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P&J interviews 2014: The cutting room floor

Jack Whitehall has been crowned "king of comedy" for the third year running at the British Comedy Awards.
Jack Whitehall has been crowned "king of comedy" for the third year running at the British Comedy Awards.

Each week, The Press and Journal’s Your Weekend supplement features words direct from the mouths of the actors, comedians and artists who bring the cultural scene of the north to life. Sometimes weird but always wonderful, our interviewees are a joy to chat to, but sometimes they can go on a bit.

So, with 2014 drawing to a close, here’s a selection of what you didn’t read in the supplement this year, but were too good to hit the cutting room floor.

 

Jack Whitehall on reading his reviews:

“Anyone who said they don’t is lying. You read all the bad ones and then beat yourself up about them and ignore all the good reviews.”

 

Matt Healy of The 1975 on why the band didn’t make it to an Aberdeen gig:

“We did a tour and played in places like Stornoway, Aviemore and loads of random places in the Highlands, and on a tiny stage in Belladrum. We were leaving Belladrum on our way to Aberdeen for our last gig and our little van, which we had for so long, packed in and we couldn’t make it.

“We had to pull the gig, and all four people who bought a ticket were devastated I think.”

 

X Factor contestant, Nicholas McDonald, on what happens after cameras stop rolling each night of the TV show:

“After Xtra Factor, you meet your family and then go back to where you’re living and chill out. Then everything starts up again on Monday. It’s crazy.

“You’re always working, doing interviews or something. You don’t really have time to think. Which is good, because you would get too nervous or lose focus.”

 

Marcella Evaristi, writer of The Friends of Miss Dorian Gray, on the inspiration behind her play:

“The two particularly Wilde-ian quotes that have hovered above me while writing this are ‘youth is wasted on the young’. There’s another one too: ‘everybody over 25 years of age, is really the same age’.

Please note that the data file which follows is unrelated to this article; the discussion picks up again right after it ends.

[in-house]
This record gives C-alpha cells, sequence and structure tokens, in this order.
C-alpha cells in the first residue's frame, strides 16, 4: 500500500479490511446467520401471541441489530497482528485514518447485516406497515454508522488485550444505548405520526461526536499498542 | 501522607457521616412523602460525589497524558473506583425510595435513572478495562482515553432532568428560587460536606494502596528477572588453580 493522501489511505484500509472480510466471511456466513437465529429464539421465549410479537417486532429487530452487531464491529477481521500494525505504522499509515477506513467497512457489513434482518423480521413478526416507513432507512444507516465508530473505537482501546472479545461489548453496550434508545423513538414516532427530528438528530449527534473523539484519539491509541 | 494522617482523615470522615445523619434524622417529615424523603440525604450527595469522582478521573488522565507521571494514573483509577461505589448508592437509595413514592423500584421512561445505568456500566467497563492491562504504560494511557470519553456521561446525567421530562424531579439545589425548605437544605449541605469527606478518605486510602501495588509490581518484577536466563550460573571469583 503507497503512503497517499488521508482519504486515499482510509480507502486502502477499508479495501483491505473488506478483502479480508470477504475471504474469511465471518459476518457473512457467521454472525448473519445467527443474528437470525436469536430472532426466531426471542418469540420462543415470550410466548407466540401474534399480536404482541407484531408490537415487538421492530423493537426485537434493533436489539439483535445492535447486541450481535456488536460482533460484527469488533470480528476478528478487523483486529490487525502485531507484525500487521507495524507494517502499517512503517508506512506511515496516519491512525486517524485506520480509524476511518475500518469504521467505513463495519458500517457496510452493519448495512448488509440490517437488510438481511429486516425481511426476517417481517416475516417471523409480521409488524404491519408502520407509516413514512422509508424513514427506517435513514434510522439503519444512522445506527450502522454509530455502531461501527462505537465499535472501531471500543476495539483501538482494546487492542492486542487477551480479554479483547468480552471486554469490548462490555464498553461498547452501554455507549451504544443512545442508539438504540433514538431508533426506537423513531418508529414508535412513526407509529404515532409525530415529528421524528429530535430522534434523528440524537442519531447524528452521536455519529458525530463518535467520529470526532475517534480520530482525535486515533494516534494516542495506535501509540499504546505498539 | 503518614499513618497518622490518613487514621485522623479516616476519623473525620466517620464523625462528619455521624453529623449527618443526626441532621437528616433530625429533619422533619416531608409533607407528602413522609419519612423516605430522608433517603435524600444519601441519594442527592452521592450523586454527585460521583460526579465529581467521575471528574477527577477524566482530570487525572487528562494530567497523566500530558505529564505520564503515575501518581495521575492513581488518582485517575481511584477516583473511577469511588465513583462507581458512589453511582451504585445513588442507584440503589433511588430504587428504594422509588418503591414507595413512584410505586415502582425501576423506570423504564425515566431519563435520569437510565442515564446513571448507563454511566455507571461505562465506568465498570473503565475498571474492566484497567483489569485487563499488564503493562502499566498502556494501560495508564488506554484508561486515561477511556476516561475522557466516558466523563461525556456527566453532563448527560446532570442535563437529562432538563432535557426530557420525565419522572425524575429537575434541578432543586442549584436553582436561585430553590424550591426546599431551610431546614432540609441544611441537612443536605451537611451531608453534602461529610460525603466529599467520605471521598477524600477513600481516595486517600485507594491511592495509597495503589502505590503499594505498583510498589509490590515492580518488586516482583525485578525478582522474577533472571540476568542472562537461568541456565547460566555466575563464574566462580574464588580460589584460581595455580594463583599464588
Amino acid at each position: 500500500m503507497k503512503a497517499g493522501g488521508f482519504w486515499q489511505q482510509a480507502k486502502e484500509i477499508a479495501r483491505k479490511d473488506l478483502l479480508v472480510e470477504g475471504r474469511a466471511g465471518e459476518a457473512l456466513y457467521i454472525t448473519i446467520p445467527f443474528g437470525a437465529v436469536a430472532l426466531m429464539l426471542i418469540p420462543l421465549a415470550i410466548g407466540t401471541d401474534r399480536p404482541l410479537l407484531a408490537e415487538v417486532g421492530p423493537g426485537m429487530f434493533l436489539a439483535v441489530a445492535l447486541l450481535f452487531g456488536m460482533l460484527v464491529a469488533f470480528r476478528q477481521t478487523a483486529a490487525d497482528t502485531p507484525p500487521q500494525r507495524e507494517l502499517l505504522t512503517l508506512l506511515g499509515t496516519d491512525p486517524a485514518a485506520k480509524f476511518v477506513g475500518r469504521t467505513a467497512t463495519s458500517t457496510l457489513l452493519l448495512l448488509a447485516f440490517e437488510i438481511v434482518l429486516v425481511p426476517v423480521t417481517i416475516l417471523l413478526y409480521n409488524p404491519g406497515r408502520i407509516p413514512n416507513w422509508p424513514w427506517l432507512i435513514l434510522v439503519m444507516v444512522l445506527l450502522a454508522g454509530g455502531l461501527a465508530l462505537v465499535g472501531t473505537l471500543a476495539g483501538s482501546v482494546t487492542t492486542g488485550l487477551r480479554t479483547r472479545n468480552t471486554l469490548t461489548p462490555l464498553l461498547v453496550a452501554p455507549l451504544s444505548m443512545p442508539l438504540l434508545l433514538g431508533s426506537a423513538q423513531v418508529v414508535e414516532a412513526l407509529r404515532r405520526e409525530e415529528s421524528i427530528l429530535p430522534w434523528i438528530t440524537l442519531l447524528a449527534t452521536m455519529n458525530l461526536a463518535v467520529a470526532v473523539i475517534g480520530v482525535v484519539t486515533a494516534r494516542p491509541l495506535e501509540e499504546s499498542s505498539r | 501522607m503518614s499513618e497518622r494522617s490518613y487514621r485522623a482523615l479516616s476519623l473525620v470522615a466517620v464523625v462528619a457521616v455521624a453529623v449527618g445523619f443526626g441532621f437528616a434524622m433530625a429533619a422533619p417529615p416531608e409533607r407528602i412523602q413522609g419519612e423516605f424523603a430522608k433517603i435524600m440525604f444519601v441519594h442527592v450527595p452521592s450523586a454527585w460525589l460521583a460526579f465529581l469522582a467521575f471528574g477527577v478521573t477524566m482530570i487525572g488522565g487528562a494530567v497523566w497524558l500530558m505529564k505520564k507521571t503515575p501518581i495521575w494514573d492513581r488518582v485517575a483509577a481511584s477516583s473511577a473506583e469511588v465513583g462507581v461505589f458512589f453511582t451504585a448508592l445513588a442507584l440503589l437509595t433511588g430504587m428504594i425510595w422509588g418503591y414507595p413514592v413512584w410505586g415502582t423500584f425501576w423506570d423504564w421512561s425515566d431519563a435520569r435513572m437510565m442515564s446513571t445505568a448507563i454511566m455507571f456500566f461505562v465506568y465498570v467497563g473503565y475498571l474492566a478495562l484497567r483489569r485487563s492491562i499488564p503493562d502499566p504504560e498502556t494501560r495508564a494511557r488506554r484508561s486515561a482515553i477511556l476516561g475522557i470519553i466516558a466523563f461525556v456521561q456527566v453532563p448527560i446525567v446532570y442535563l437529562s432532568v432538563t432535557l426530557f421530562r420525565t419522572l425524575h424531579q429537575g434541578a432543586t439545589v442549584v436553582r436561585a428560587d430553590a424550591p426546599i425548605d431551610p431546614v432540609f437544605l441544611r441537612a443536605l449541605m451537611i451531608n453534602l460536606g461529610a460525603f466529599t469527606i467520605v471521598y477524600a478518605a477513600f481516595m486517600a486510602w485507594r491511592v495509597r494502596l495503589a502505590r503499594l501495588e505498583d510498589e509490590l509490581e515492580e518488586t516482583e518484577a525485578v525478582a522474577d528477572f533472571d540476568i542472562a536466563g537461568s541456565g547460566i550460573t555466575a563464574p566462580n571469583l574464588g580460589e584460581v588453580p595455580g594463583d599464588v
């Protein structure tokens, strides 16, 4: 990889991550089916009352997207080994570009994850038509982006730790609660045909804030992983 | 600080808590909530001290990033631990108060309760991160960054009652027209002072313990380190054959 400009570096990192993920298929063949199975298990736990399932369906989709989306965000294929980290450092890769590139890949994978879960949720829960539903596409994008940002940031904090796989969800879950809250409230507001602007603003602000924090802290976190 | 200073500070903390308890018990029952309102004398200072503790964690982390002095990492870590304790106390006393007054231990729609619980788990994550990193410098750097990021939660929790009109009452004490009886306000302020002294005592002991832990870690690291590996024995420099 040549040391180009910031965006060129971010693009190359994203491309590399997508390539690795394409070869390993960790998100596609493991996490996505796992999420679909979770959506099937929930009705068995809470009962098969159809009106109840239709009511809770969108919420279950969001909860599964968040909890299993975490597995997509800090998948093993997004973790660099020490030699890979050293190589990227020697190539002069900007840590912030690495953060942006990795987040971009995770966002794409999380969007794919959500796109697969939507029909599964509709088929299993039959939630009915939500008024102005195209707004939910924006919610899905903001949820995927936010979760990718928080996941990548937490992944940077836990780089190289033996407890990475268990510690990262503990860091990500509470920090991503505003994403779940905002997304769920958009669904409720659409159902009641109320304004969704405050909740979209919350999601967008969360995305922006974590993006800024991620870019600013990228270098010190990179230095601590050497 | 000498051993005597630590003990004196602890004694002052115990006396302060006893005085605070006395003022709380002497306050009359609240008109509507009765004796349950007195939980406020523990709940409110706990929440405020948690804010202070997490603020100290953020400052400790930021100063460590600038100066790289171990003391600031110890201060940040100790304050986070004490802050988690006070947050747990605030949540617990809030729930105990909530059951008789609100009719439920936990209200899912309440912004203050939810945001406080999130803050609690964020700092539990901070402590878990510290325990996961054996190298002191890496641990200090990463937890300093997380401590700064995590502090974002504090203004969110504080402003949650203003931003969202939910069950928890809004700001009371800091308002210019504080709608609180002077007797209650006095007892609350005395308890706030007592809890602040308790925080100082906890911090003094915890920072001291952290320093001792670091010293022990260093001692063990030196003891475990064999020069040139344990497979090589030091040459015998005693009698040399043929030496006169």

“And I’ll throw another one at you: ‘the tragedy is not that we are old, but that we are young’.”

 

Tiffany Graves, principal cast member of Rod Stewart musical, Tonight’s the Night, on performing in National Theatre’s 50th anniversary performance:

“I was in Jerry Springer the Opera scene, wearing a huge red beehive wig. My fiance was absolutely delighted because the last frame of its broadcast on BBC2 was me pulling my skirt down.

“This was because my onstage trailer trash husband was slapping my butt and my skirt was moving up and up.”

 

Lorna Luft, Judy Garland’s daughter, talks about being diagnosed with breast cancer:

“I ran from it for three weeks, and that’s a pretty normal thing to do. But it’s really taking the devil, looking him in the eye and saying ‘I’m going to kick you in the ass’.

“You have no choice. You’re either going to curl up and have a pity party – and that’s going to truly hinder your recovery – or you’re going to fight. And I fought.”

 

Comedian Hardeep Singh Kohli’s top love life tip:

“By best advice is, come to the show. Everything I’ve done, don’t do it.”

 

Kate Adie on finally deciding to step away from journalism:

“It stepped away from me in a sense. But that’s life. I had a marvellous run. A fascinating, interesting, varied time and I wanted to do something else as well.

“I had been reporting for a long time, and I wanted to move into writing. It was time for a change.”

 

Comedienne Shappi Khorsandi on being booed off stage in Belfast in the 1990s:

“Being booed off stage tests your mettle. In some ways having people act with indifference is more painful. But being booed, it was really something. You felt alive and beaten up.”

 

Gavin Spokes, star of One Man Two Guvnors, on HM Theatre and its architect, Frank Matcham:

“Is HMT a Matcham theatre? Aw, Matcham theatres are beautiful. And I remember now, Aberdeen’s is one of the most beautiful. In a Matcham, you don’t need to try hard to be heard. Nobody made theatres better.”

 

Russell Watson, on the backlash he gets from the UK classical music community:

“I can go to Austria, Italy, Germany, America, Japan – all of these places, where I get treated exactly the same as anyone else. It’s only here that there’s a stigma attached because people have this misconception that I haven’t done any hard work to achieve what I have. And it’s not correct.”

 

Sharon Corr on going solo:

“When you work with other people, it can be incredible magic that you create, but it can also be in a direction that you wouldn’t have necessarily gone by yourself. And I was very curious where I would go musically by myself.”

 

Twin Atlantic’s Barry McKenna on meeting a lifelong hero:

“When I met Tom DeLonge from Blink 182, he really took his time to share his own story and experience and give us some advice. I mean, his band defined a whole genre, American Pop Punk. So when he’s sitting down giving you advice, that’s a pretty special thing to do.”

 

Daniel Sloss on freedom of speech:

“We’re one of the very few countries in the world to be lucky enough to have free speech. Yet we’re the only ones to complain about it. I mean, do you know how lucky we are to live somewhere that you can hear multiple opinions?”

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